How do you stay faithful in a hopeless situation? That's the quandary faced by Anna Frith in Year of Wonders. Her hometown of Eyam has been struck by the plague, but instead of running away like most would do in this situation, the villagers are convinced to stay put by a charismatic preacher named Michael Mompellion. As the plague takes hold, however, the villagers pull a Michael Stipe and lose their religion. Some turn to occult rituals. Others spurn faith altogether. Throughout all of this, Year of Wonders explores how devout people respond to horrendous circumstances.
Questions About Religion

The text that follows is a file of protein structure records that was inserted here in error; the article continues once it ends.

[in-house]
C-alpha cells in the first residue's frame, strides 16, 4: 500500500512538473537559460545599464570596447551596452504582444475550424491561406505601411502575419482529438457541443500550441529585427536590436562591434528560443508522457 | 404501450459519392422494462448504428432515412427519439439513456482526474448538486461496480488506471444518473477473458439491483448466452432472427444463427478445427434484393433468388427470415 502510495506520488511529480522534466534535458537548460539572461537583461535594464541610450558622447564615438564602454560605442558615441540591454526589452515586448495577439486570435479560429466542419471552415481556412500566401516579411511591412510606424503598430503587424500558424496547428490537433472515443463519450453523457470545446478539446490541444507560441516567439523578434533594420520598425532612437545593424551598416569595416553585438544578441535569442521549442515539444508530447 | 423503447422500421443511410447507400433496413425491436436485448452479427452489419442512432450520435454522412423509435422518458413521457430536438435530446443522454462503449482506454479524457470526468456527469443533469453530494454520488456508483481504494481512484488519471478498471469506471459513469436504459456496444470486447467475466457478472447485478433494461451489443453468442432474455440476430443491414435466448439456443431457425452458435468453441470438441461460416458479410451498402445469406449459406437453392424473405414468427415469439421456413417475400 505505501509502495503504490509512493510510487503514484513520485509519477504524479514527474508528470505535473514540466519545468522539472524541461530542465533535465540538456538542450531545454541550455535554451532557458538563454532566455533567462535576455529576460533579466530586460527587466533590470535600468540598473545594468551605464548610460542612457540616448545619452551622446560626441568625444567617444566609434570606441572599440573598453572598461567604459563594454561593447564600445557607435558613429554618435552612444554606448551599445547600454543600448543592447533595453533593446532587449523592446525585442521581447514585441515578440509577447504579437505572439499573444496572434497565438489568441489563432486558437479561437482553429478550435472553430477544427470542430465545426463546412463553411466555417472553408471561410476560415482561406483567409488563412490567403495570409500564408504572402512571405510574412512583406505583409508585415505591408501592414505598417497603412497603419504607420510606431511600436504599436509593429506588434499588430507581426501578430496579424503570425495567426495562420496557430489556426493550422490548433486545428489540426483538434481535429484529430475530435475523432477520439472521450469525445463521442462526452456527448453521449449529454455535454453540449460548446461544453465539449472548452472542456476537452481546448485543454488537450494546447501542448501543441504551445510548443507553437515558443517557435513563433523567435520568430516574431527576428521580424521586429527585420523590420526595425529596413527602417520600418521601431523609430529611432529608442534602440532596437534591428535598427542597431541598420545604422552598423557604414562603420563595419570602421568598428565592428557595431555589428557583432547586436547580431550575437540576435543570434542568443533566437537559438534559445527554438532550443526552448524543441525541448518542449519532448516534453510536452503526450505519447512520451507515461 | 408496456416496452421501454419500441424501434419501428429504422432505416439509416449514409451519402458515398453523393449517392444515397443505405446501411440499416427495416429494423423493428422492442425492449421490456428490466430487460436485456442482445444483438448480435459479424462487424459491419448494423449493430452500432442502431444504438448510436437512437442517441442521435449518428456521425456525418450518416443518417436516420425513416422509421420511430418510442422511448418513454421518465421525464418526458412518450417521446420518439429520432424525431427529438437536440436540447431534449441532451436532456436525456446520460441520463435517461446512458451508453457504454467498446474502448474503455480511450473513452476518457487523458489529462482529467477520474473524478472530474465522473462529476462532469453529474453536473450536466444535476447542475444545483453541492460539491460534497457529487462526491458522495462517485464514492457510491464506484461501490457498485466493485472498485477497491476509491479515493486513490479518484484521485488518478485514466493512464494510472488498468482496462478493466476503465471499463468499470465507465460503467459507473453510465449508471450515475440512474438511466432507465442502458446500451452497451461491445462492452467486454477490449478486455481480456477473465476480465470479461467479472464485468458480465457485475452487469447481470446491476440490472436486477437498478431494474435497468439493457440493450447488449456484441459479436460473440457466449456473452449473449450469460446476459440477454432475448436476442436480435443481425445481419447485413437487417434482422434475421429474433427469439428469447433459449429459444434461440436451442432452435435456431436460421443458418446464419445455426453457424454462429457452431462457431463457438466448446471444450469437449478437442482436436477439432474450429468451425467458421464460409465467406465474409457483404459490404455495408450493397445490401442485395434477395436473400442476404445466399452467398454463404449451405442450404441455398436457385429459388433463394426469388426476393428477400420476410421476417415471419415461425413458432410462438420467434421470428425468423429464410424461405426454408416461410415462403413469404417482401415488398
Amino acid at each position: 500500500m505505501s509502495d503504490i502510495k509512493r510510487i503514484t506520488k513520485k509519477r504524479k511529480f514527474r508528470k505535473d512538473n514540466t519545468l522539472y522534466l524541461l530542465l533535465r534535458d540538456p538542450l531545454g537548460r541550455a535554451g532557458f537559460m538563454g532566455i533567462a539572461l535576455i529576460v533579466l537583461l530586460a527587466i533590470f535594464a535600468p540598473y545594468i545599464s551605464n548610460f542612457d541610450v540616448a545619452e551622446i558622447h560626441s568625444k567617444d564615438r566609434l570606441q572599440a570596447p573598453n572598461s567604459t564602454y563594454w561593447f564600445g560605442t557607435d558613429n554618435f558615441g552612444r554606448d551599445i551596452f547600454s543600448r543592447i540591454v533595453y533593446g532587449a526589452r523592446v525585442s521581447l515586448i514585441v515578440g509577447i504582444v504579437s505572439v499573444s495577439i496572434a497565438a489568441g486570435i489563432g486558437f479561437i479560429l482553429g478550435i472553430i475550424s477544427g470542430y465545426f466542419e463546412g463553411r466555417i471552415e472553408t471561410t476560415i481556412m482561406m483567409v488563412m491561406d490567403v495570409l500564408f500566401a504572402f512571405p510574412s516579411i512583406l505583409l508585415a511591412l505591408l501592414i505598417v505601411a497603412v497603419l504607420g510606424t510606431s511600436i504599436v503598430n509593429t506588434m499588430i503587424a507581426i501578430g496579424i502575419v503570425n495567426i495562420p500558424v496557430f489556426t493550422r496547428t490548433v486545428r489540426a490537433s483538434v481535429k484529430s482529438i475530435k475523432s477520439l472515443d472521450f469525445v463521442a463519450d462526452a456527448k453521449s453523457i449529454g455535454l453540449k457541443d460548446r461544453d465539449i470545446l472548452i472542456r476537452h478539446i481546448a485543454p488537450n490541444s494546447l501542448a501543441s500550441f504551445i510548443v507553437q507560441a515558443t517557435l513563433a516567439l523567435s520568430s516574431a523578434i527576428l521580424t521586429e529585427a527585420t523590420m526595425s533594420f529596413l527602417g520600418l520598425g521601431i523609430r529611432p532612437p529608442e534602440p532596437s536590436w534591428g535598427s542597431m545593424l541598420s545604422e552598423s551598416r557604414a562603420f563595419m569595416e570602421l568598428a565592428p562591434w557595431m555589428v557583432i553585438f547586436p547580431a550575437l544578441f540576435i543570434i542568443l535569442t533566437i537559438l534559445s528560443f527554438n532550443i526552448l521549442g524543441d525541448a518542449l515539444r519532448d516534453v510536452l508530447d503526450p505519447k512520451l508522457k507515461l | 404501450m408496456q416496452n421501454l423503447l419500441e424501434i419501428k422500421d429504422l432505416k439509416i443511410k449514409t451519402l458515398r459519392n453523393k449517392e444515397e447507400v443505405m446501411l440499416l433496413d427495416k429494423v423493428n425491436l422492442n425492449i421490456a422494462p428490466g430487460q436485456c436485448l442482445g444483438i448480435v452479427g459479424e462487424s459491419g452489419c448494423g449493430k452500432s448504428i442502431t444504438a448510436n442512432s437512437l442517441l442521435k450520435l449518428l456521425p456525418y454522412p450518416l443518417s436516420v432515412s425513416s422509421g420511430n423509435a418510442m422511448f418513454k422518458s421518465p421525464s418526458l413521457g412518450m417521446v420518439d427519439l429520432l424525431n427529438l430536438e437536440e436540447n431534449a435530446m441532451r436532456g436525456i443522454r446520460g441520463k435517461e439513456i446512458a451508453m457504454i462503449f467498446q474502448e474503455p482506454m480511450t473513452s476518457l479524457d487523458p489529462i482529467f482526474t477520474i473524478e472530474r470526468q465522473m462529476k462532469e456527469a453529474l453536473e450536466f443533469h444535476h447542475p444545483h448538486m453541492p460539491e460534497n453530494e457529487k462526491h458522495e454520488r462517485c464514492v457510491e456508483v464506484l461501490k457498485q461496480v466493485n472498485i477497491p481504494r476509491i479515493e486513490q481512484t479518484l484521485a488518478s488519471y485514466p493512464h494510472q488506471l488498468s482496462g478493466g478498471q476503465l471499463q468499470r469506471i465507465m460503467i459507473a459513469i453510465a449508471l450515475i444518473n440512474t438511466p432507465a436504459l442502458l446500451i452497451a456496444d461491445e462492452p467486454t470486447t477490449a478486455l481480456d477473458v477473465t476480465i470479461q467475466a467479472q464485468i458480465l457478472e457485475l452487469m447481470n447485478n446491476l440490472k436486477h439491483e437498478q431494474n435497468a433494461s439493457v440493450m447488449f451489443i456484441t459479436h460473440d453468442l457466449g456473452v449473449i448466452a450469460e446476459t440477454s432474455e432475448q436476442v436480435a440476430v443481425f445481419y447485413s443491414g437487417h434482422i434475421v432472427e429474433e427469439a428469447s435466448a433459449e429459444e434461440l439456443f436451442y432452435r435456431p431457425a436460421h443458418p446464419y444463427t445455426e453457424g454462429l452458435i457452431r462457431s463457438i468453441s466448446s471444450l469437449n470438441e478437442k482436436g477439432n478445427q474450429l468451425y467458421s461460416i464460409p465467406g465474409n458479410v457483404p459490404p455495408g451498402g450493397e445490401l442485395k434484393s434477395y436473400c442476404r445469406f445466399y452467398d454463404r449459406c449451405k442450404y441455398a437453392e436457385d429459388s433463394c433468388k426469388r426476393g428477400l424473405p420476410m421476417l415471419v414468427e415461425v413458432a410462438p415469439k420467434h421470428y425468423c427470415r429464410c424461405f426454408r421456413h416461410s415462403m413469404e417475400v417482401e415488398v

How does Mompellion's practice of Puritanism differ from typical depictions of that faith?
Why do people turn to so-called pagan beliefs in this novel? Do they truly believe in them?
What causes Mompellion to lose his faith?
What is Anna's relationship with religion at the end of the novel? In what way does it change over time?
Chew on This
The death of Elinor is such a personal tragedy for Mompellion that his faith in God is unable to survive it.
Although Anna does not abandon her religion by the end of the novel, she definitely is less blindly accepting of its tenets.